artists & participants
It is a journey through time in several respects. Encompassing some 80 works, “Time Present – Contemporary Photography from the Deutsche Bank Collection unfolds an international panorama of contemporary photo art at the Singapore Art Museum (SAM). The exhibition, which will travel to museums across Asia, shows for the first time the wide spectrum of international contemporary photography that Deutsche Bank has collected in the course of three decades.
From Bernd and Hilla Becher to new, global positions such as the Indian artistDayanita Singh and the Moroccan Yto Barrada, Time Present traces the development of the Deutsche Bank Collection from the 1980s to the present. Just as young German photographers (Andreas Gursky, Candida Höfer, Thomas Ruff) were collected long before their international breakthrough, today the collection focuses on up-and-coming art centers in Asia, Africa, and South America. The exhibition brings proponents of the Düsseldorf School together with U.S. artists such as Philip-Lorca diCorcia, recent African photography, and contemporary Asian artists, including Liu Zheng and Cao Fei.
A fundamental idea of the show is that photography simultaneously contains the past, the present, and signs of the future. The title, taken from a poem by T.S. Eliot, should be seen in this light. Under the motif-related guideline “Time,” works from four decades are united in four sections or “chapters.” These works document the development of the collection and at the same time touch on fundamental issues concerning the relationship between photography and time.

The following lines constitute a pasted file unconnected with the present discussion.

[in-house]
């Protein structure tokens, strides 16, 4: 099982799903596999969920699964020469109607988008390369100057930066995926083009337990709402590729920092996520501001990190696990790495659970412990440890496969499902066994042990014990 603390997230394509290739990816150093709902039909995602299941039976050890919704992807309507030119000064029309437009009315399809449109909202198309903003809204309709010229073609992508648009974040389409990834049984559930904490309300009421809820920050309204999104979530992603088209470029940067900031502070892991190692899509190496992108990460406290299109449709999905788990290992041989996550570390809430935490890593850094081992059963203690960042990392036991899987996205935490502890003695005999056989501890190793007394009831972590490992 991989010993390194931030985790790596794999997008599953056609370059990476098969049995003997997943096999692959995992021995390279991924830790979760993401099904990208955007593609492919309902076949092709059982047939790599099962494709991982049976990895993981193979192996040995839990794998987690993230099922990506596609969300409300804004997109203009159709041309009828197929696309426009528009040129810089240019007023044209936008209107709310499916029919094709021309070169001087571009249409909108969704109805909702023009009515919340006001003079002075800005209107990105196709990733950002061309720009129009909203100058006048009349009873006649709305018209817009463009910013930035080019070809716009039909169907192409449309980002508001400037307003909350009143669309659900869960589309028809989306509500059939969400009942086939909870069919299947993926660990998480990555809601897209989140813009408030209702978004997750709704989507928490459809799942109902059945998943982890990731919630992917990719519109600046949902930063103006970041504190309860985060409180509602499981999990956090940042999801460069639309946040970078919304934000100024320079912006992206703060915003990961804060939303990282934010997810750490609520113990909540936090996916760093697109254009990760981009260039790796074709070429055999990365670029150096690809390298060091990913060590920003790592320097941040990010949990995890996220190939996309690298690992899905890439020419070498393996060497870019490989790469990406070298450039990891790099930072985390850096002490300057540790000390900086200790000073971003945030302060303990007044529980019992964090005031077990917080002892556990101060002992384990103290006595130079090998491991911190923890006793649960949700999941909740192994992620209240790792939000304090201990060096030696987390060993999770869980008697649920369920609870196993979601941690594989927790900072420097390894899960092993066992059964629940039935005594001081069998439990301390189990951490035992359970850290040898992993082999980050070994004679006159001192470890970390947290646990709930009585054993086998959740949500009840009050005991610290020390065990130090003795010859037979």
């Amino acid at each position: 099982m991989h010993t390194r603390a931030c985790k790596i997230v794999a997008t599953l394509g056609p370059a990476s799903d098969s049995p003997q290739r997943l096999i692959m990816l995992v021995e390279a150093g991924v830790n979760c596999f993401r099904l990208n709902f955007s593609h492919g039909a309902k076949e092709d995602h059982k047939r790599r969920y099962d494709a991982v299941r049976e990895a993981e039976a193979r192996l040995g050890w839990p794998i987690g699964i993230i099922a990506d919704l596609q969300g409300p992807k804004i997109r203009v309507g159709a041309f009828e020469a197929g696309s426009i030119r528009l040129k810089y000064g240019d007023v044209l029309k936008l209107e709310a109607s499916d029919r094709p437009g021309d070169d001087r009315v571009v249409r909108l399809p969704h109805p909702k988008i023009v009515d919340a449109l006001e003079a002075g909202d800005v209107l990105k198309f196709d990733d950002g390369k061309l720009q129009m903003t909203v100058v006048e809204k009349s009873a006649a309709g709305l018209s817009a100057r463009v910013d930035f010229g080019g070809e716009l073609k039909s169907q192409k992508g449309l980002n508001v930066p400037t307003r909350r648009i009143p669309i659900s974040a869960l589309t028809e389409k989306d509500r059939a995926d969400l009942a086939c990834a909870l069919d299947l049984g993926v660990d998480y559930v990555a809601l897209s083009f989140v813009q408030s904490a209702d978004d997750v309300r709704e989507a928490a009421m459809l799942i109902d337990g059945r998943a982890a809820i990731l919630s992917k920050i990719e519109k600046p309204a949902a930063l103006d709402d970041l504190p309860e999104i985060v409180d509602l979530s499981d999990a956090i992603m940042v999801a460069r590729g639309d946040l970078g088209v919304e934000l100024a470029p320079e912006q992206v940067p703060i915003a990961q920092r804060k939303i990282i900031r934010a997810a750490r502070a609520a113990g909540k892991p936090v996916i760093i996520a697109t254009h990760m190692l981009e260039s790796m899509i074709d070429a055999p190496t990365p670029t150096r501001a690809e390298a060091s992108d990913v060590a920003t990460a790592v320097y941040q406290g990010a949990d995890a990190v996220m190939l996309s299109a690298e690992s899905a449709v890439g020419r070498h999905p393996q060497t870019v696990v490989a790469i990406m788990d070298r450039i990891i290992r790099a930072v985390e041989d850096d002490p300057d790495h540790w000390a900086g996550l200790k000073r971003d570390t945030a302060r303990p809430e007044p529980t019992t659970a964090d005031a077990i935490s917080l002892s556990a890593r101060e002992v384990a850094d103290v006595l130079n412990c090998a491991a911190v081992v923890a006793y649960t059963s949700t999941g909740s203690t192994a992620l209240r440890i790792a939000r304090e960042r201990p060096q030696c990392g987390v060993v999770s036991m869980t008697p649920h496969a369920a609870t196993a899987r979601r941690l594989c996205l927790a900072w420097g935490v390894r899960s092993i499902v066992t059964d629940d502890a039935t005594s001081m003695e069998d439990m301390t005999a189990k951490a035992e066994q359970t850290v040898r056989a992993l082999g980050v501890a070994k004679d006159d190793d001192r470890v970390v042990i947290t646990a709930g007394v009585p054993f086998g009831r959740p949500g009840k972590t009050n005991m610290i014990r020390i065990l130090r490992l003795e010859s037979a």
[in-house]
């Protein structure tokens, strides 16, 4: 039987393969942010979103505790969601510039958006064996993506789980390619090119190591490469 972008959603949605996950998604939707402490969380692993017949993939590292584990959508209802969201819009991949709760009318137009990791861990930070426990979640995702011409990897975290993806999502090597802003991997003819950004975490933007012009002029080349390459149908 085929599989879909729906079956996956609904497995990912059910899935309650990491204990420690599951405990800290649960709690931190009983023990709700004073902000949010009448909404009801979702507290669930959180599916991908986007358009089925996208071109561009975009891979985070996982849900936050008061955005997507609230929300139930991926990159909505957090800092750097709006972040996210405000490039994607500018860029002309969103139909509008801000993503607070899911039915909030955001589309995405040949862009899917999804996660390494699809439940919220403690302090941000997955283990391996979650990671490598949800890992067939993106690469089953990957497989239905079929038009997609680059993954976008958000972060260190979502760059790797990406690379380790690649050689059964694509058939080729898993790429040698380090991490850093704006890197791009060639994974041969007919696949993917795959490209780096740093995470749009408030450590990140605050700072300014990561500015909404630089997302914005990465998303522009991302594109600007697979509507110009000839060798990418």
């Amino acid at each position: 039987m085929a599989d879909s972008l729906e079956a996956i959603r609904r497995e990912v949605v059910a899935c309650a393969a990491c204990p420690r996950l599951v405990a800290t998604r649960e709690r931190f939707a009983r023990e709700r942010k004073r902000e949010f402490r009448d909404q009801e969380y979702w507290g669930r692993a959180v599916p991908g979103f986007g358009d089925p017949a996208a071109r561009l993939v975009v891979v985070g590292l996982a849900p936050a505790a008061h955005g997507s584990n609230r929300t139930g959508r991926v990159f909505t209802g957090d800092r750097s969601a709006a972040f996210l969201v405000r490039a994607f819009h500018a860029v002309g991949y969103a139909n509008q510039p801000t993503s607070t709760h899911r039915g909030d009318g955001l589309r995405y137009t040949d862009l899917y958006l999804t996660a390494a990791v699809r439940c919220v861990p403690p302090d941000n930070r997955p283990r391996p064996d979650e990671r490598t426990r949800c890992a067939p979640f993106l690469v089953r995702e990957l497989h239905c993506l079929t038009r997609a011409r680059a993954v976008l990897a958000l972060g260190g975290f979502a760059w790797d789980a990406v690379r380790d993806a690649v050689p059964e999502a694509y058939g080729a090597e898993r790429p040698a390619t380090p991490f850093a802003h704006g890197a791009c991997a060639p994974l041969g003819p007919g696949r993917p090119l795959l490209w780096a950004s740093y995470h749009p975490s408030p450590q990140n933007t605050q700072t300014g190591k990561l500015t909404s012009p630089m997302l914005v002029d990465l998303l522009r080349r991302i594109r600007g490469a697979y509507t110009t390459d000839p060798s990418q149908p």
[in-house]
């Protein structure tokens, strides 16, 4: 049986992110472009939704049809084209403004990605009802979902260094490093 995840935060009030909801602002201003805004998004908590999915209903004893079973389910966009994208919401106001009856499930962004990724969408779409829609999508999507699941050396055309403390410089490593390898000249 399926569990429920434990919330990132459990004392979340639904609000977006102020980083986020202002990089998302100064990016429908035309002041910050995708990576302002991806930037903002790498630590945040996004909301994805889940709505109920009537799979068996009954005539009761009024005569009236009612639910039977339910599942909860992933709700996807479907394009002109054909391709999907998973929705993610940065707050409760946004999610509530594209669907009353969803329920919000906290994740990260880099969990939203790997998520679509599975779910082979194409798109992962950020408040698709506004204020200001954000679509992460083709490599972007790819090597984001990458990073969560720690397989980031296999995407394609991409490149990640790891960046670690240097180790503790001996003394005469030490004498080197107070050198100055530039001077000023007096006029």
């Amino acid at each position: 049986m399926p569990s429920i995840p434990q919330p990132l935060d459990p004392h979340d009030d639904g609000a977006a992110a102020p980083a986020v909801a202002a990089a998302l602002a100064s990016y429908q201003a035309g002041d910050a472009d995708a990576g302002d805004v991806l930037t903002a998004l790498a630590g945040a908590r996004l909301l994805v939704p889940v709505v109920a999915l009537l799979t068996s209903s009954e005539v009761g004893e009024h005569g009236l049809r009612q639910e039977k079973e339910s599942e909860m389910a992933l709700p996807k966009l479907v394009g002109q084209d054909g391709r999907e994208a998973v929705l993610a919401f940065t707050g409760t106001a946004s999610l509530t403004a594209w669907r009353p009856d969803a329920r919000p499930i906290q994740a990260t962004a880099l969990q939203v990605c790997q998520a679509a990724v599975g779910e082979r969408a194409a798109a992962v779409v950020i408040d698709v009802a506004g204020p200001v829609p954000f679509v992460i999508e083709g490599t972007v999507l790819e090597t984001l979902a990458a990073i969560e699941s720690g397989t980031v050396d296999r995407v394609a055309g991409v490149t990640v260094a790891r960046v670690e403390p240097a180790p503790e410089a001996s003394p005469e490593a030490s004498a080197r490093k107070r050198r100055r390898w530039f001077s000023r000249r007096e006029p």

“Time Exposed” brings together positions that deal with photography as a temporal medium. They question the border between the static and the moving image, between objectively and subjectively perceived time. “Time Exposed” is an ambivalent term, one that the Japanese artist Hiroshi Sugimoto uses in reference to his own work. He speaks to the process of exposure with this term, as well as to photography’s ability to convey the inconceivability of time. That is how Sugimoto captured Rosecrans Drive-In, Parain 1993: one exposure lasting the length of a film and producing a single image. What remains is a white screen that becomes a symbol for the time stored in a photograph.
Susan Derges and Sigmar Polke on the other hand, thematize the fluid and magical alchemical aspects of the photographic development process itself. Klaus Rinke and Tokihiro Sato both combine performative action and photography to probe space and time.